Sterile technique is more than enough when setting up. As long as you don’t touch anything that will be in direct contact with blood when setting up tubing, syringes, etc., you’re Ok. All the connections are designed to be set-up without touching any mating surfaces. As was discussed previously, gloves are clean, but they aren’t sterile unless they are surgical gloves. Besides, as you are handling packaging, etc., you’re touching stuff. So even wearing gloves, your only protection is sterile technique, not the gloves. I don’t suggest anyone ignore their own training, but really, you don’t need gloves except when cannulating someone else (mostly to protect yourself against their blood), or doing anything where you might come into contact with the person’s blood.
I do everything for myself barehanded, as I was taught. I only keep a box of gloves and masks in the room in case I need my wife to help out with something (such as on the rare occasion when an already taped-up needle site starts to bleed). I don’t absolutely need her help in such cases, but sometimes it’s handy to have another pair of hands.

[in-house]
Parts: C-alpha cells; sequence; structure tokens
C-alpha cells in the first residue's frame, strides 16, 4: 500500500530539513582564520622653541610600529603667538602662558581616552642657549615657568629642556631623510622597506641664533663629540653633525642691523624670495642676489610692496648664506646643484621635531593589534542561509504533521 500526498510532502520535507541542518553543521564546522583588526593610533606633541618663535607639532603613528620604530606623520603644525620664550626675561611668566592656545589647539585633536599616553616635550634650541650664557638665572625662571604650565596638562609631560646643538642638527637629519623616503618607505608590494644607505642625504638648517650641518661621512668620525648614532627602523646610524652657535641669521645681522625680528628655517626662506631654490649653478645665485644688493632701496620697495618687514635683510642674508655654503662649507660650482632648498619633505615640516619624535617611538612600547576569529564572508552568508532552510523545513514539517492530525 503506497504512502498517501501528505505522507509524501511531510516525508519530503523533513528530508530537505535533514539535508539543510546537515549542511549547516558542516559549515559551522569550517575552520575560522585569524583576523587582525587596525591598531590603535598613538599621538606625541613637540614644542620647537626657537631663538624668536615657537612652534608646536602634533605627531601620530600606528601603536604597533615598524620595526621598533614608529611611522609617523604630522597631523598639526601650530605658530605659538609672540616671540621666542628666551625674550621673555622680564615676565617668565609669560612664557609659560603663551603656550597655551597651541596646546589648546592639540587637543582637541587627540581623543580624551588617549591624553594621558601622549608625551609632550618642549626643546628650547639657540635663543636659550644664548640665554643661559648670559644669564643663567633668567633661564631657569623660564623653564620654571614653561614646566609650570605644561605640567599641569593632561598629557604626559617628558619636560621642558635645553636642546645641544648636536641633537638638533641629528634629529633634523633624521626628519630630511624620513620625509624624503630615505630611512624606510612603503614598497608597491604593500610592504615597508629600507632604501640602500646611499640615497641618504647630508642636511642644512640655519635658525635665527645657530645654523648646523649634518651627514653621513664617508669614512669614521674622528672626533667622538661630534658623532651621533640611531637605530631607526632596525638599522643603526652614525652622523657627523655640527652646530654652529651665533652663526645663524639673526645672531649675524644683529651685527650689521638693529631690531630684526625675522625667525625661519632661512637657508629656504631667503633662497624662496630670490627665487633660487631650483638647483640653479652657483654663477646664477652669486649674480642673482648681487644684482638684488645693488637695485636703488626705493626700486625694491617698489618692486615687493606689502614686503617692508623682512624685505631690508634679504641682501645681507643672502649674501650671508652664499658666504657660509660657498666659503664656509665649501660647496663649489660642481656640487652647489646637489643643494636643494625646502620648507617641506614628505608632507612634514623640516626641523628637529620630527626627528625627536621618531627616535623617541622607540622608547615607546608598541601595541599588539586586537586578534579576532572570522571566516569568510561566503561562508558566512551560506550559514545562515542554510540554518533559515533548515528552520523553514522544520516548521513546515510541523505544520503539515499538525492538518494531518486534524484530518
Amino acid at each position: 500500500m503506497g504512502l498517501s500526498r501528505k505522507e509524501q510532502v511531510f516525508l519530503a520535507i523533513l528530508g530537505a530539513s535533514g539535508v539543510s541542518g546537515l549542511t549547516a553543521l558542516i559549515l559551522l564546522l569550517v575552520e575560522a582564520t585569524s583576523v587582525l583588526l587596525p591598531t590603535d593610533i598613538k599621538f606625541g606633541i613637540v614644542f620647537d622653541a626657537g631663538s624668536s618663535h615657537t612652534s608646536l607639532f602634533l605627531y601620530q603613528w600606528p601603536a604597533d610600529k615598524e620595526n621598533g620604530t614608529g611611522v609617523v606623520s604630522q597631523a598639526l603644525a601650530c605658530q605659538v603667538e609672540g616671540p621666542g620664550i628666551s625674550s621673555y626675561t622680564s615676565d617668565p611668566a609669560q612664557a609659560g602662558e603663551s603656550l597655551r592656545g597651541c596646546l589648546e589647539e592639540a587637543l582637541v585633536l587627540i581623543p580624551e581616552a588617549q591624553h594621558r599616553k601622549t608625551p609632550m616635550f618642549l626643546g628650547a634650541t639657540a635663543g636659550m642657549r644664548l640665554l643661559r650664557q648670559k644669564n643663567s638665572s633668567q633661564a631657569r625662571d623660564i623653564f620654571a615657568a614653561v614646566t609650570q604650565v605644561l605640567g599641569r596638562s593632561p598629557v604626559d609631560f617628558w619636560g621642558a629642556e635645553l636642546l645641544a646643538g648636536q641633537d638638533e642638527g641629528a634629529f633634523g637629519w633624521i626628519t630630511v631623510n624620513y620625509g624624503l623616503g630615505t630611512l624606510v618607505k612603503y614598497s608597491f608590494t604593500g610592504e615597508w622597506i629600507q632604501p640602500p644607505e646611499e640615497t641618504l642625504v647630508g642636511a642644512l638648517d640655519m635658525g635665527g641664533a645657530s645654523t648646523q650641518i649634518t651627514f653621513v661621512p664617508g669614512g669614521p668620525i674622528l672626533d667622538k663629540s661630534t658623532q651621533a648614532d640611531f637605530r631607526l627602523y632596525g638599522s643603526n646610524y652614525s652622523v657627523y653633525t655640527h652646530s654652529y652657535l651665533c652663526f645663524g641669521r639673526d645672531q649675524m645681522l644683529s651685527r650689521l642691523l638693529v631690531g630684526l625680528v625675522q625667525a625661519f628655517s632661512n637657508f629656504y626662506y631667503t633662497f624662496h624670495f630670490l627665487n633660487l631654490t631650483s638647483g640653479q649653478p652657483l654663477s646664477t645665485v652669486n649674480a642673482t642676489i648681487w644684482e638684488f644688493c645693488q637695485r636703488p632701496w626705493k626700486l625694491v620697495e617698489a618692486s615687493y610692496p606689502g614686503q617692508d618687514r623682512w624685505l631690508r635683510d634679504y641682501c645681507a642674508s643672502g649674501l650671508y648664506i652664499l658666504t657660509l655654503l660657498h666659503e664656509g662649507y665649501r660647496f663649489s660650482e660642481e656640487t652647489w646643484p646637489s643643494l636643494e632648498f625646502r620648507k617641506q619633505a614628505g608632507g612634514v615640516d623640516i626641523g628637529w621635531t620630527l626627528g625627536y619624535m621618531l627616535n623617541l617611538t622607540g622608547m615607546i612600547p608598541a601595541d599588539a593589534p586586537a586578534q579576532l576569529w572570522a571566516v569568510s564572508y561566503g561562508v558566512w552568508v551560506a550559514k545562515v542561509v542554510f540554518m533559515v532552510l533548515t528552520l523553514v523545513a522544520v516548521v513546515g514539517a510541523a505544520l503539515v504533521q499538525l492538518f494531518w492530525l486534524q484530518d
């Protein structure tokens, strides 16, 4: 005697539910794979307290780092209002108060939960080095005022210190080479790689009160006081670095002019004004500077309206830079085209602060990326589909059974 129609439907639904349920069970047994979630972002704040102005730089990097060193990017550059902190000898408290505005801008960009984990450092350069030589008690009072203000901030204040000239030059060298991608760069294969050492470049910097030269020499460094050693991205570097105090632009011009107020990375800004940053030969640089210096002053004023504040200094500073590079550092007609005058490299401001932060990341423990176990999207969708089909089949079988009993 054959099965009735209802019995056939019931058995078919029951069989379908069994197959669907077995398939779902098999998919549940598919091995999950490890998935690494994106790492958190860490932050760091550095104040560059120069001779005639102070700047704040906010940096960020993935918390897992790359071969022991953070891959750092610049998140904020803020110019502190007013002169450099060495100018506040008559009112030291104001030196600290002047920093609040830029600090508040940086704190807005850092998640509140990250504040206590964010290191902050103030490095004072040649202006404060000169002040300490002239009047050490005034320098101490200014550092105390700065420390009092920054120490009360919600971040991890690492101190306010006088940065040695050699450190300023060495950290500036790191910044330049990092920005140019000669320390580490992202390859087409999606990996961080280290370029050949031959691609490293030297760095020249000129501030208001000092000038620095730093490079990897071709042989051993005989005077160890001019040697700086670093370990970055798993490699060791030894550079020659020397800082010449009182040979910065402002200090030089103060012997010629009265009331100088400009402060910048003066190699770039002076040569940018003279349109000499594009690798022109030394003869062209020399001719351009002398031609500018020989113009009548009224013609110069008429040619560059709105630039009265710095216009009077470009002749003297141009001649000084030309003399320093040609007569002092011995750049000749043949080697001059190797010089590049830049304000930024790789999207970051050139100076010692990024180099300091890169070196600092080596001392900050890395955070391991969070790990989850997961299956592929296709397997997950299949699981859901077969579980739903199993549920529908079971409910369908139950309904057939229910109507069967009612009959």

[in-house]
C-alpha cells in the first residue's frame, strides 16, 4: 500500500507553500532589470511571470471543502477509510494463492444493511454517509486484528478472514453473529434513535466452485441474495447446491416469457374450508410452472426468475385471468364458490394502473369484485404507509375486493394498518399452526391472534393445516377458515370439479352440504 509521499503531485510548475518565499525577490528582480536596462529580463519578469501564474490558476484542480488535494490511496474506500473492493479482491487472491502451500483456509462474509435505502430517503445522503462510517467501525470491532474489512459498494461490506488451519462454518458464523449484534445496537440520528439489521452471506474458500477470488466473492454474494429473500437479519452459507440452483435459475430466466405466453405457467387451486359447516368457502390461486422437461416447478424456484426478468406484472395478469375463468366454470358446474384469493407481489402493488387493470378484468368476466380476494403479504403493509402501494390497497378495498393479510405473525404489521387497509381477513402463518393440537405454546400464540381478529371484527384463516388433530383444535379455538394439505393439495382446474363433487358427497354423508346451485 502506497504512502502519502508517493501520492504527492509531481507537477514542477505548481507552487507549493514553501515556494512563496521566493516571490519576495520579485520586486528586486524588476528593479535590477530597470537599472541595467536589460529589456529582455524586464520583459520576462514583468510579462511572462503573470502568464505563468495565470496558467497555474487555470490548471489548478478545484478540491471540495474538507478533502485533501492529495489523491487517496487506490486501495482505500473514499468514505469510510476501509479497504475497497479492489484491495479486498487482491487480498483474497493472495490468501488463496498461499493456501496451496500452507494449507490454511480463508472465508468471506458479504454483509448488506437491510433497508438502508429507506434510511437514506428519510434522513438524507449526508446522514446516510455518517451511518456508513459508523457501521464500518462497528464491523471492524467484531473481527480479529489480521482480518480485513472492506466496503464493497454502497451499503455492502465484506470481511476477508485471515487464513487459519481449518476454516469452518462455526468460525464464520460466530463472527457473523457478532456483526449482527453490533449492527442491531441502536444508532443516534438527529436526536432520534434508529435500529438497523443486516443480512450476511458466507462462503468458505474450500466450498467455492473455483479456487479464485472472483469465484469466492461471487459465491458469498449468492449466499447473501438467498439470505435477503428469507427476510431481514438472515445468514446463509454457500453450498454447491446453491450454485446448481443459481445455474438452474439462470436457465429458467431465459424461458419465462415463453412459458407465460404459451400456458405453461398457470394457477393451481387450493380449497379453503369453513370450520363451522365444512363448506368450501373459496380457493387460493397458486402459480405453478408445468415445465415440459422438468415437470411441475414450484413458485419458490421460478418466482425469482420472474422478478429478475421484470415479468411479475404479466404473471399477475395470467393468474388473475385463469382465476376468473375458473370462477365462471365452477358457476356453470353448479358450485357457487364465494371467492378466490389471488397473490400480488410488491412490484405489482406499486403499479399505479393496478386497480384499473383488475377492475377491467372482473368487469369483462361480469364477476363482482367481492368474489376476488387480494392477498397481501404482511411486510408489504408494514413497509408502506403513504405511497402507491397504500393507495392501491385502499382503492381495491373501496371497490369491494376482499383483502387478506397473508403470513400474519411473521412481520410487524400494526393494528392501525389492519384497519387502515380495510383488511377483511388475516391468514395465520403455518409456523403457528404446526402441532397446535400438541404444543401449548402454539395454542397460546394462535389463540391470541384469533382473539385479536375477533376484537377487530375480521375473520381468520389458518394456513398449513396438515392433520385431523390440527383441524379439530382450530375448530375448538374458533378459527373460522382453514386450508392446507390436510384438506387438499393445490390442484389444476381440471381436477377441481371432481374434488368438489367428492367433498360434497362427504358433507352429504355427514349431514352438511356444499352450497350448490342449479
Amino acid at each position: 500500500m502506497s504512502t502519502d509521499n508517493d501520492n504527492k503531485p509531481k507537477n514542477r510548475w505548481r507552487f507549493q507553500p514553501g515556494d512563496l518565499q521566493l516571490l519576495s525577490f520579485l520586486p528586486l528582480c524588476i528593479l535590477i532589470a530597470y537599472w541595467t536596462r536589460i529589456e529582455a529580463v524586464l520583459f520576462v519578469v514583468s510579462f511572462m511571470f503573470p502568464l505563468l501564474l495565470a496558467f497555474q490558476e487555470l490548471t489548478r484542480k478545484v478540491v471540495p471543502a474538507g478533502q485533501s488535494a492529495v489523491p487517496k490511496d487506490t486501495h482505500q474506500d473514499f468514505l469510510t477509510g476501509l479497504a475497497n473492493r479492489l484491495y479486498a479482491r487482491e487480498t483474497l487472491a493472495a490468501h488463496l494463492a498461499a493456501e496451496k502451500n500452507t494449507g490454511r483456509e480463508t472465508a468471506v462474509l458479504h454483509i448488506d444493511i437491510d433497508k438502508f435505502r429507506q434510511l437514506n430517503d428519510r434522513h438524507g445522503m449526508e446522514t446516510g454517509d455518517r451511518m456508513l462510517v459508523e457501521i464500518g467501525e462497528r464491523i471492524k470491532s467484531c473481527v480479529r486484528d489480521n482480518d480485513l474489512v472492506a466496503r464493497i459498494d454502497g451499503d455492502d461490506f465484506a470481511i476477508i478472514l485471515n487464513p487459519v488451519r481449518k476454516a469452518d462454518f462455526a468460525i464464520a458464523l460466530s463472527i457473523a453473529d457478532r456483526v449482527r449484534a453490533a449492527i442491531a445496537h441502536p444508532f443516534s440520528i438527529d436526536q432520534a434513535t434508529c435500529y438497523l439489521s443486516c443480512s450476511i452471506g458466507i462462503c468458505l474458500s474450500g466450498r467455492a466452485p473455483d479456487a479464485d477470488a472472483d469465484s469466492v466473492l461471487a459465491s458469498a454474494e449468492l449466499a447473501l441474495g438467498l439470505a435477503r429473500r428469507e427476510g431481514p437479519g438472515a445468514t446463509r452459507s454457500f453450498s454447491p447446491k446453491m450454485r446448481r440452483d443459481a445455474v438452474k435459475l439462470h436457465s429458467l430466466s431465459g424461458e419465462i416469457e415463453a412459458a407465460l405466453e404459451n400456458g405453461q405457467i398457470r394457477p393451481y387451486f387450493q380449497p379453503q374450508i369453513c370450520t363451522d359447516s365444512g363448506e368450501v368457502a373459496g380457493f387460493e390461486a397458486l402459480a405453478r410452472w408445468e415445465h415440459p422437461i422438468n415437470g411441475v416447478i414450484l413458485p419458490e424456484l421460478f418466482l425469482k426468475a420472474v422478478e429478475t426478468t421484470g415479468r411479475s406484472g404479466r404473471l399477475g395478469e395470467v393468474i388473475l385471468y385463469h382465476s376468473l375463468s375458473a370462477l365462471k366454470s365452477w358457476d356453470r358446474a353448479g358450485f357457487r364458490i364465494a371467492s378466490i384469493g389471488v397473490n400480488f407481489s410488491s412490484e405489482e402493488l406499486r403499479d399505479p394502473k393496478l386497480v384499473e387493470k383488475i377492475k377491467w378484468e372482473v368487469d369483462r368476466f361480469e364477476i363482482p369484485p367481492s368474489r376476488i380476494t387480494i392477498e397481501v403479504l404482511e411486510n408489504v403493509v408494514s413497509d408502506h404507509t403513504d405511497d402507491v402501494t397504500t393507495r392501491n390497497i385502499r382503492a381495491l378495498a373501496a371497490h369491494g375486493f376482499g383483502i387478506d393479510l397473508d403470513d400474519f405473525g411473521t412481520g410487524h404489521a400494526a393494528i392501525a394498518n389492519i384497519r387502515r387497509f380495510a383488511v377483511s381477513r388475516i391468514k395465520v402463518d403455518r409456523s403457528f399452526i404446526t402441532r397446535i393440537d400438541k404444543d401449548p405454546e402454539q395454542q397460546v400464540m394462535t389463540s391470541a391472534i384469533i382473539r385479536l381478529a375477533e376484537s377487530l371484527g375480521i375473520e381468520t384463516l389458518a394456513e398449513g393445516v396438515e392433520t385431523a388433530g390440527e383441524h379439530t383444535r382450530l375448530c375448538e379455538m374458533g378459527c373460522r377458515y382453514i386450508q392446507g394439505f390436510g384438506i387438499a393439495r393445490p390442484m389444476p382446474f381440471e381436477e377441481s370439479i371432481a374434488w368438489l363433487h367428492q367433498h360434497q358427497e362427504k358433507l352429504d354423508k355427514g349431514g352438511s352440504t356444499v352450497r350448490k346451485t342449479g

I know the general gloves arent sterile, I just wondered actually how clean are they. I think I would trust my clean hands more so than gloves when setting up the machine. They are expensive too!
Surgical gloves are sterile but your average run of the mill latex gloves are not sterile. Actually dialysis and related are aseptic not sterile. Aseptic means something is as clean as possible without being totally sterile. Gloves are worn to protect you. They wear them incenter because they are protecting themselves against all the many pts. they come in contact with. They are actually worn there because it’s and OSHA regulation and healthcare employers have to provide ppe’s (personal protective equipment devices) for staff. Disenfecting protects you much more incenter. It’s important at home too but not as important as incenter where you’re exposed to much more than you and your own surroundings. Marty, keep being obsessive; you don’t miss a trick and that’s one of the things I admire about you and the care you give your father! Forgot who, but the advise about the dry cracked hands was right on. The skin is the biggest organ of your body and it’s what protects you from infection, which can enter through the smallest crack in the skin so wear those gloves. Lin.